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The Ground Penetrating Scanner got a major adjustment in update 1.1 that was released on February 6th, 2020. Previously, once the Ground Penetrating Scanner was setup, all underground resources were shown, represented by transparent green squares on the map when the scanner was highlighted. Because all resources were revealed immediately, there was no way to add more, so mining out your home base was an inevitability. Here is how the Ground Penetrating Scanner works in the 1.1 and 1.2 update of Rimworld and some tips on how to best put it to use.

See full list on rimworldwiki.com. RimWorld (PC) for Steam platform is a digital download product – no box included. The price applies to a digital version of the product. Release date: 2016-07-15.

Changes made for the long term

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The 1.1 update removed the instant display of resources in favor of making it a workstation for pawns to use over time. As pawns sit at the Ground Penetrating Scanner, they will slowly reveal underground resources on the map, with higher skilled pawns revealing new resources faster. This change fixes an issue that older colonies were facing, where the entire local colony was mined out, forcing players into embarking on slow and costly mining expeditions.

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This job falls under the “Research” tab, which the default work priority places as the lowest priority. In addition, there are three research activities that colonists can perform depending on what is available to them: the research bench, long range mineral scanner, and finally the Ground Penetrating Scanner.

Why won’t my colonist use the Ground Penetrating Scanner?

After the changes made in the 1.1 update, players started to find issues with colonists or pawns never manning the Ground Penetrating Scanner. This issue usually comes up more often for larger colonies with well established infrastructure, or colonies with a lower population.

The reason colonists won’t use the Ground Penetrating Scanner is because there are too many research benches or long range mineral scanners that are pre-occupying them. Because the Ground Penetrating Scanner is last on the list of research activities, colonists will prioritize it last on the worklist, and if you’re using the automatic priorities, it will be the lowest priority of any task available.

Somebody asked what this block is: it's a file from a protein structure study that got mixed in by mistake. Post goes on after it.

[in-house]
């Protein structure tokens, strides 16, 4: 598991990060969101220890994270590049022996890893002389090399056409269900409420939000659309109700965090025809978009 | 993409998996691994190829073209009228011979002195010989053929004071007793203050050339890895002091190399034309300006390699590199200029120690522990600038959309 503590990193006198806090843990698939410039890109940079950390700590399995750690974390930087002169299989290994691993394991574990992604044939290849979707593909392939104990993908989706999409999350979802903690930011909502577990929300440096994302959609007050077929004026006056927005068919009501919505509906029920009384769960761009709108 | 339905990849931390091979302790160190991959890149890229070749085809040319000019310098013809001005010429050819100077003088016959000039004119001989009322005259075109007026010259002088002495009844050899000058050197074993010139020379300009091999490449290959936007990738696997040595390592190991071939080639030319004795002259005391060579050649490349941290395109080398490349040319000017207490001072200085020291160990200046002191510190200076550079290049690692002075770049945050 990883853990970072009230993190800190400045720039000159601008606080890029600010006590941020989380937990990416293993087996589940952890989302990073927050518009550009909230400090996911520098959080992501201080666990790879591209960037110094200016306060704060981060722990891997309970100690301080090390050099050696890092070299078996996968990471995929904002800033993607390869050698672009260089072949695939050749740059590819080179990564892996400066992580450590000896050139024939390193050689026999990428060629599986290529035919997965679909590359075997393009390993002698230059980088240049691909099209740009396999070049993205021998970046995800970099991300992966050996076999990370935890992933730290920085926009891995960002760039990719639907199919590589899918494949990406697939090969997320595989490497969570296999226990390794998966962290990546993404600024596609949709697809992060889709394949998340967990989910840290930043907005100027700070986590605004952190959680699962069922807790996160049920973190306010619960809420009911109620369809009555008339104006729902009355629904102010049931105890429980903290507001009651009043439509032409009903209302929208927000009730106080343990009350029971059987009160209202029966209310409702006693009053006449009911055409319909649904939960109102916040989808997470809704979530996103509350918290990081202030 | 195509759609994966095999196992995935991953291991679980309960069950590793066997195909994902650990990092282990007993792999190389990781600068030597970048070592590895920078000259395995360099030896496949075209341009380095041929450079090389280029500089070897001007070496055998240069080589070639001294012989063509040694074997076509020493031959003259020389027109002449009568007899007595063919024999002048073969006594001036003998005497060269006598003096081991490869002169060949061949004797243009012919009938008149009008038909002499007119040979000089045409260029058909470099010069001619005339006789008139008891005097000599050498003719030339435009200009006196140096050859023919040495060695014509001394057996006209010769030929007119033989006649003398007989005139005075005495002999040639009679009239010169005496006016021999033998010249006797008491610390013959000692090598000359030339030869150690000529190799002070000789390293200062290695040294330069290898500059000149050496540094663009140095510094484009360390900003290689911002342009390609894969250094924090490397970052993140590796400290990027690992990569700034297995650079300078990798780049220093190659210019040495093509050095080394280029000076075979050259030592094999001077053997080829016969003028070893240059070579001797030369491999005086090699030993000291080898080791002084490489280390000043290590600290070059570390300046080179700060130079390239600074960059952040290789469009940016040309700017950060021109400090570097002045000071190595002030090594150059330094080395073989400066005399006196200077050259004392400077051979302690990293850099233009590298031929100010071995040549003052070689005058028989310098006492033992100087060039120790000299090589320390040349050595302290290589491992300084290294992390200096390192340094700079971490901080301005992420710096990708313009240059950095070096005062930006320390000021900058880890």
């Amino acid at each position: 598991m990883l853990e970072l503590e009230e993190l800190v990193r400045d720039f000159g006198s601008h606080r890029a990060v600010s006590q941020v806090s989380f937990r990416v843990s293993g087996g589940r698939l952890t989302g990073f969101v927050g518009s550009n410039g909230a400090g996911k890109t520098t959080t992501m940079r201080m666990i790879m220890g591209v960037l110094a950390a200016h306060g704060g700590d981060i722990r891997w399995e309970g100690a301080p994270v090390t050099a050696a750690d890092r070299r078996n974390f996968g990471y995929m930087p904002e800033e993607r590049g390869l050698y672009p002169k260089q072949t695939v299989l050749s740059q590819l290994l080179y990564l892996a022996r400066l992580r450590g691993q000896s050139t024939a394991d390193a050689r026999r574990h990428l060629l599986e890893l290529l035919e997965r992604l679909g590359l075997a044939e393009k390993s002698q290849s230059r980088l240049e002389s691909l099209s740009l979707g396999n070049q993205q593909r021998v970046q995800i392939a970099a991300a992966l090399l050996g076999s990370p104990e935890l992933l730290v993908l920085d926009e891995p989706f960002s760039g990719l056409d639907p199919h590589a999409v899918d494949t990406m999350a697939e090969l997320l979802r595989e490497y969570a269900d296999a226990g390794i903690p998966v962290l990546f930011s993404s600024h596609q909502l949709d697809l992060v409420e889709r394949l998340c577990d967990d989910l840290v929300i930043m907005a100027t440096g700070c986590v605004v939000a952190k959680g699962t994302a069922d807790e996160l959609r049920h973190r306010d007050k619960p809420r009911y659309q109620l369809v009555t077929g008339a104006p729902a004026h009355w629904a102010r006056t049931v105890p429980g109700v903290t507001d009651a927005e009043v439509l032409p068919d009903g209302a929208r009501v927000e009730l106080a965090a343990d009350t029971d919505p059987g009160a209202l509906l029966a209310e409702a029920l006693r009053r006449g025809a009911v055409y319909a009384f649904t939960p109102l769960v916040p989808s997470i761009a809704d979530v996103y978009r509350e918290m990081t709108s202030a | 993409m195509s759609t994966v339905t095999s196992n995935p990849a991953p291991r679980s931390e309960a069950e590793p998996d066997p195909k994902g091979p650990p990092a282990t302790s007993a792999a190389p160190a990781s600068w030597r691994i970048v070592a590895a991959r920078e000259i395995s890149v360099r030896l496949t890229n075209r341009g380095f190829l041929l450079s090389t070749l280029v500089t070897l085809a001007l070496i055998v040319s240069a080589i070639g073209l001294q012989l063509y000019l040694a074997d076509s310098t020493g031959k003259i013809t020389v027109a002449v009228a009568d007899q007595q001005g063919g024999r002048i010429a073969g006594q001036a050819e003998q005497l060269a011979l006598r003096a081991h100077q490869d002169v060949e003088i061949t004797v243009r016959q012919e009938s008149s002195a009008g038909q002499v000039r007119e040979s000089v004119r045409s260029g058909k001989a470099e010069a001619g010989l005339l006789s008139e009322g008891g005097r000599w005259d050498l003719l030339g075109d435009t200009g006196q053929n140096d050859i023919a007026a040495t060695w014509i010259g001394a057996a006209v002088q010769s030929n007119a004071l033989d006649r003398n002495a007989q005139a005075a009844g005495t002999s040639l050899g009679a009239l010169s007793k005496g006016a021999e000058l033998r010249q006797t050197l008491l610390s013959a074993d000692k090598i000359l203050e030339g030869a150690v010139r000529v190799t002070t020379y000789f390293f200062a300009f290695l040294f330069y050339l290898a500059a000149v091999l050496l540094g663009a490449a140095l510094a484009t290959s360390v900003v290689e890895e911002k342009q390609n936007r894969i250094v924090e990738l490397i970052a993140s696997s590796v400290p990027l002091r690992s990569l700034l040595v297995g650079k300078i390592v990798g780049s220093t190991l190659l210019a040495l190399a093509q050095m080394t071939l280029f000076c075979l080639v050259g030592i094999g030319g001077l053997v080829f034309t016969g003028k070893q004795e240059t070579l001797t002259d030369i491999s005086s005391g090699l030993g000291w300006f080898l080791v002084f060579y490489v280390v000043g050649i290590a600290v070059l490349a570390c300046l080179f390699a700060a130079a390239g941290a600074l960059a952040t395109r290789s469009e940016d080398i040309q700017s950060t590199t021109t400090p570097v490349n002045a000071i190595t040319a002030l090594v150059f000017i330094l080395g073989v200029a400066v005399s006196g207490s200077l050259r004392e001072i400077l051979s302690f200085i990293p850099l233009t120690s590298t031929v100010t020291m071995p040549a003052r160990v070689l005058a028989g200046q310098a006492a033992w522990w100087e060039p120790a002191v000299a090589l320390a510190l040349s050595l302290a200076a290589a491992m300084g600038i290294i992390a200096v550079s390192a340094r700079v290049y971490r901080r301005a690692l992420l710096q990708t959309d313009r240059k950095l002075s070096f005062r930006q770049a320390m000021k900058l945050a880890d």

This means that if a research project is active and there is an empty research bench, colonists assigned to perform research will default to working at the research bench and won’t work on the Ground Penetrating Scanner. Likewise, if there are available long range mineral scanners with power, colonists assigned to perform research will default to working at the long range mineral scanner and won’t work on the Ground Penetrating Scanner. If there is an active research project with two research benches and a powered long range mineral scanner in a colony with three colonists assigned to perform research, no colonists will work on the Ground Penetrating Scanner.

How do I force my colonist to work on the Ground Penetrating Scanner?

Now that you know some reasons why colonists aren’t working on the Ground Penetrating Scanner, the next logical step in Rimworld is clear: force.

If you want your colonists to go full “mole man” and know nothing but the resources underneath your colony, you will need to manipulate work priorities and available research objects. Disabling power on research benches and long range mineral scanners is a good way of keeping all other settings the same but forcing your colonists to focus on the Ground Penetrating Scanner, since it will be the only remaining option.

To keep research progressing or scanning for minerals while using the Ground Penetrating Scanner, you will need to keep track of how many colonists are working on research and make sure there is at least one free to occupy the Ground Penetrating Scanner at all times.